they have received the key race information.
On this basis, a list of issues to be addressed with the race director can be drawn up in order to verify that all the
necessary resources have been made available to ensure that the event is conducted properly.

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Practical guide for commissaires in mountain bike events

Also, it is important to contact, when applicable, the technical delegate assigned to the race, to clarify which points
he already has addressed (or will be addressing) with the organiser in order to prevent duplication. The relationship
between the PCP and TD should be such that they work as a team with respect to each others area of primary
responsibility.
• At the time of the preliminary contact with the organiser, it is wise to plan a meeting shortly after your arrival on site
and to establish a time at the end of the event for a debriefing.

3. At the race venue
3.1. Meeting with the organiser
It is important to arrive at the race site early enough to have the briefing that you set up in advance with the organiser;
contact him as soon as you arrive. It is also important to contact the technical delegate.
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During the briefing with the organiser, the PCP should go over point by point the information received prior to the race to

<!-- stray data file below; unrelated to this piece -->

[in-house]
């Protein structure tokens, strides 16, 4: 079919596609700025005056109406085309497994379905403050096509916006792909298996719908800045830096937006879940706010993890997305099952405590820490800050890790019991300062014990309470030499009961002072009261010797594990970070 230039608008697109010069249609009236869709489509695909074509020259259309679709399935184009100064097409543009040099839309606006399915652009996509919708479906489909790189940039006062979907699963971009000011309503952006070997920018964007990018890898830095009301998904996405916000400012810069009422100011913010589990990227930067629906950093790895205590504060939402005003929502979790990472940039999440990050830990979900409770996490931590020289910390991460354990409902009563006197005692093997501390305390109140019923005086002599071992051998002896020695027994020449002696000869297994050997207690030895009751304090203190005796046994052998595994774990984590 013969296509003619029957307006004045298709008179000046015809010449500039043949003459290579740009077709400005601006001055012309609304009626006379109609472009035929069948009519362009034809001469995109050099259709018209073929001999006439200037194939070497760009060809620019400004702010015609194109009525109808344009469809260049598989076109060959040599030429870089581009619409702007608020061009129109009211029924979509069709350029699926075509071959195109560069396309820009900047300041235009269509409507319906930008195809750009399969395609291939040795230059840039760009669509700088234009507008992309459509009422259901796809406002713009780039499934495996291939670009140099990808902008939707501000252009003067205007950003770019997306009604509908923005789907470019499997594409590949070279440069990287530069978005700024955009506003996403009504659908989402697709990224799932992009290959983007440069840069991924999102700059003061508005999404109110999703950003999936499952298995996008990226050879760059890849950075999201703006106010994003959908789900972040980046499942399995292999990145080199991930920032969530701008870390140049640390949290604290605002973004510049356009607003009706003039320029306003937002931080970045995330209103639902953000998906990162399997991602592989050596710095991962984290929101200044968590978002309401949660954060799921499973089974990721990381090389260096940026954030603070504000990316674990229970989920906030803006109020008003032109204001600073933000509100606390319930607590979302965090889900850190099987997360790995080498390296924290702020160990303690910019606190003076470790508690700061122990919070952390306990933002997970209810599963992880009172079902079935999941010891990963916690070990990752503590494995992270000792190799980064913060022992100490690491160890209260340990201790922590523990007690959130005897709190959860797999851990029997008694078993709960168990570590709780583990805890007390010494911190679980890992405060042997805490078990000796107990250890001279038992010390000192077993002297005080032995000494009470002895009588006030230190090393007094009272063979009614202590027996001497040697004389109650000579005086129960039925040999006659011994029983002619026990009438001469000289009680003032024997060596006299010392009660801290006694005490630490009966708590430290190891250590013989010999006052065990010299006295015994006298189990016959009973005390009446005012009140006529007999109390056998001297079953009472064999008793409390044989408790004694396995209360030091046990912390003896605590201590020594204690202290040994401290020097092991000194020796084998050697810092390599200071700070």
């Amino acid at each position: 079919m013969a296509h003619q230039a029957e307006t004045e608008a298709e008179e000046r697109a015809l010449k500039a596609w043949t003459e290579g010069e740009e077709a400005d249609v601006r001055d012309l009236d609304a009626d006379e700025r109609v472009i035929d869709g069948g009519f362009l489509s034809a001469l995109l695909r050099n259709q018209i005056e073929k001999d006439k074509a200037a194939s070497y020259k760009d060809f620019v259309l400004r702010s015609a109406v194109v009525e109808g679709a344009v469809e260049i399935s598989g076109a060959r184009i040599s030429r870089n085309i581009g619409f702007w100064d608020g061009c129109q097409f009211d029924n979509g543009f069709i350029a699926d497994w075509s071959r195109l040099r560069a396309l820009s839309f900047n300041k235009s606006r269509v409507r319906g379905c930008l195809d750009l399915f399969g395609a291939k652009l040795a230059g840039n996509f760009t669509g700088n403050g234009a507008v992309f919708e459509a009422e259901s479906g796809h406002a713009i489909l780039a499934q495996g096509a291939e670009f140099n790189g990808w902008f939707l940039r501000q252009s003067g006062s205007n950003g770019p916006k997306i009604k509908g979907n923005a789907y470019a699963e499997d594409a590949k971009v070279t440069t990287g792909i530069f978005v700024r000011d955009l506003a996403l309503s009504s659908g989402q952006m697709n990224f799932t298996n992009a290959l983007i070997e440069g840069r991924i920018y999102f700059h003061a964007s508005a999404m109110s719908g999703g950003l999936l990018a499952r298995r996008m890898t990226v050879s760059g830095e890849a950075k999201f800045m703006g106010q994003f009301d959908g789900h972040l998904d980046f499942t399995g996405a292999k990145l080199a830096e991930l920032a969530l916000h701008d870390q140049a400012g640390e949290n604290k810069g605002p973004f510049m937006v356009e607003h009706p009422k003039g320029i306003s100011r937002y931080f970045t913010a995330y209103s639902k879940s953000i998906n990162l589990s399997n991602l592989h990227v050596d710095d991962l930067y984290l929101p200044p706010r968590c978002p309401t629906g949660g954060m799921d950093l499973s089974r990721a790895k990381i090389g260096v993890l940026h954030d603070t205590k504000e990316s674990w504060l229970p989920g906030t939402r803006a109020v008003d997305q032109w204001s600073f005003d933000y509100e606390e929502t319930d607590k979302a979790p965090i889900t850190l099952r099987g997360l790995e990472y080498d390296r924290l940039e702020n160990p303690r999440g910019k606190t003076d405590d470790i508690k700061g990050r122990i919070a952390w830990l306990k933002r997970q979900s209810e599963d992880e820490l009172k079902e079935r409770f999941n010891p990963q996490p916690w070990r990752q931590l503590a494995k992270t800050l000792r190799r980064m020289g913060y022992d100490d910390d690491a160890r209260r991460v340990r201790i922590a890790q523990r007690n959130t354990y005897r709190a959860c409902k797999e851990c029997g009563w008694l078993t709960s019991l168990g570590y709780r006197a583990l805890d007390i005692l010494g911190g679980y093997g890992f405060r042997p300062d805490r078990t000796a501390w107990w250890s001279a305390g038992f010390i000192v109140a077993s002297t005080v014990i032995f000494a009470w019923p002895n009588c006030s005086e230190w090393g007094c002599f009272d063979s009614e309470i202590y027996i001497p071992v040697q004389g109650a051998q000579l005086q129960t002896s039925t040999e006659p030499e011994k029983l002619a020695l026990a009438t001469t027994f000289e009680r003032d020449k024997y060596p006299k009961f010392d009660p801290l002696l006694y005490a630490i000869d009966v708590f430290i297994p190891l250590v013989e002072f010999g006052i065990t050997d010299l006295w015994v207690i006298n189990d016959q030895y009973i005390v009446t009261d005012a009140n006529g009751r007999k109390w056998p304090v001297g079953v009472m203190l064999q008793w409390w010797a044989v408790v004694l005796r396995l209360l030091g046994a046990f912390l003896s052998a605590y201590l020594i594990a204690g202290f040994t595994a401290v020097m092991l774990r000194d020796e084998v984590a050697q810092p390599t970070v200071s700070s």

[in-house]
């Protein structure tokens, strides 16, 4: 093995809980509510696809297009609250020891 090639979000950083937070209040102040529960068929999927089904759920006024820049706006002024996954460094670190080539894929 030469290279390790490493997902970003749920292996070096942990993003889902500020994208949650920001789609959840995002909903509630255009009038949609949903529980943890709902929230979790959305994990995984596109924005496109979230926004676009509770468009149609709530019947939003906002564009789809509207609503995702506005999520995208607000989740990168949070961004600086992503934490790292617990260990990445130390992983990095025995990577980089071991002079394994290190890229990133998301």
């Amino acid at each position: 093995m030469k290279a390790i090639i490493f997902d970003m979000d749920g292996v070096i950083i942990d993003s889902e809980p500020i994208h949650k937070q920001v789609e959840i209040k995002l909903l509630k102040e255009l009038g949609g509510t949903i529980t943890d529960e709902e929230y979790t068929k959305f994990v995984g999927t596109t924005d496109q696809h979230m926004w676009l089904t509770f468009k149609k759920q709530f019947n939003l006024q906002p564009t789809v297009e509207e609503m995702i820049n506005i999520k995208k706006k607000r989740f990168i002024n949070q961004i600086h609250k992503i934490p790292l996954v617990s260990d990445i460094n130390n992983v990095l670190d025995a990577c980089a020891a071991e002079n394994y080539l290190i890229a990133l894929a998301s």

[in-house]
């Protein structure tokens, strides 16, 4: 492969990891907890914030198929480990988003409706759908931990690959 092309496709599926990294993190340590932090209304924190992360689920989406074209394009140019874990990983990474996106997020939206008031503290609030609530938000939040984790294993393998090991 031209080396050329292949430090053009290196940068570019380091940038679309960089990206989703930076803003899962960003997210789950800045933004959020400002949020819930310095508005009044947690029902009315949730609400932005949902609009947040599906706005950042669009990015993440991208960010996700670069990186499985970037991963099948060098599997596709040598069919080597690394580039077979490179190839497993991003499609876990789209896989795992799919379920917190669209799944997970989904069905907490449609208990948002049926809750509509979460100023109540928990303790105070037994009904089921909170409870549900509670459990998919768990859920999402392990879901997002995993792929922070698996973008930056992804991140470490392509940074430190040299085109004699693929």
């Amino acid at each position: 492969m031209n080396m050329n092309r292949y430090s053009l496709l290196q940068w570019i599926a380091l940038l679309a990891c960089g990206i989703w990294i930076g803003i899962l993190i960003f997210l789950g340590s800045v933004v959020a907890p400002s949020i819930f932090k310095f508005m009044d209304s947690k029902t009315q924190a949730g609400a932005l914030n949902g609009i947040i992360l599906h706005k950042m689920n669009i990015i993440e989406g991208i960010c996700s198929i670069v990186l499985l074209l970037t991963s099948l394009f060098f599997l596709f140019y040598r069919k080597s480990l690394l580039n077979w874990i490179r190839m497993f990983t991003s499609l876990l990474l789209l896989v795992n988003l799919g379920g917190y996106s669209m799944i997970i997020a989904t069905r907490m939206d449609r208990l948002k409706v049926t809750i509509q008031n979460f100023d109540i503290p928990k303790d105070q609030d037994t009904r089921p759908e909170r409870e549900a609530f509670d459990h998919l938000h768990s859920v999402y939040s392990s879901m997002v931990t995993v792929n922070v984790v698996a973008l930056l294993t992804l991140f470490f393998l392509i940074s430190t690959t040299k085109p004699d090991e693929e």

make sure there are no changes and that any required changes have been completed.
Also:
– exchange cellular/mobile phone numbers and hotel room number
– ask about the weather forecast
– check the registration list
– review the topics that the organiser will be covering at the team manager meeting and insist on the presence of key
persons from his team, so that all potential questions from the team managers are able to be answered.

3.2. Relations with the organiser
After examining the human and material resources available to the organiser, some deficiencies may be apparent; in this
case it is necessary to collaborate with the organiser in order to seek the best possible solutions for the management
of the event’s sporting control.
Note: The attitude of the president of the commissaires panel is a crucial point when dealing with antagonism and/
or faced with organisational shortcomings. In these cases, a measure of psychology is required. Take a courteous
attitude, proper approach and be as co-operative as possible, while demanding that the essential resources required
be provided.
You must not forget that organising a race calls for a great deal of time and energy (and even sacrifice) to bring
together all the financial, administrative, technological and human resources required in order to establish an
effective organisational team.
It is obvious that a good organisation greatly simplifies the sporting control, but a poor relationship with the organisation will hamper efficiency and prejudice the success of the event.

3.3. «Walking» the course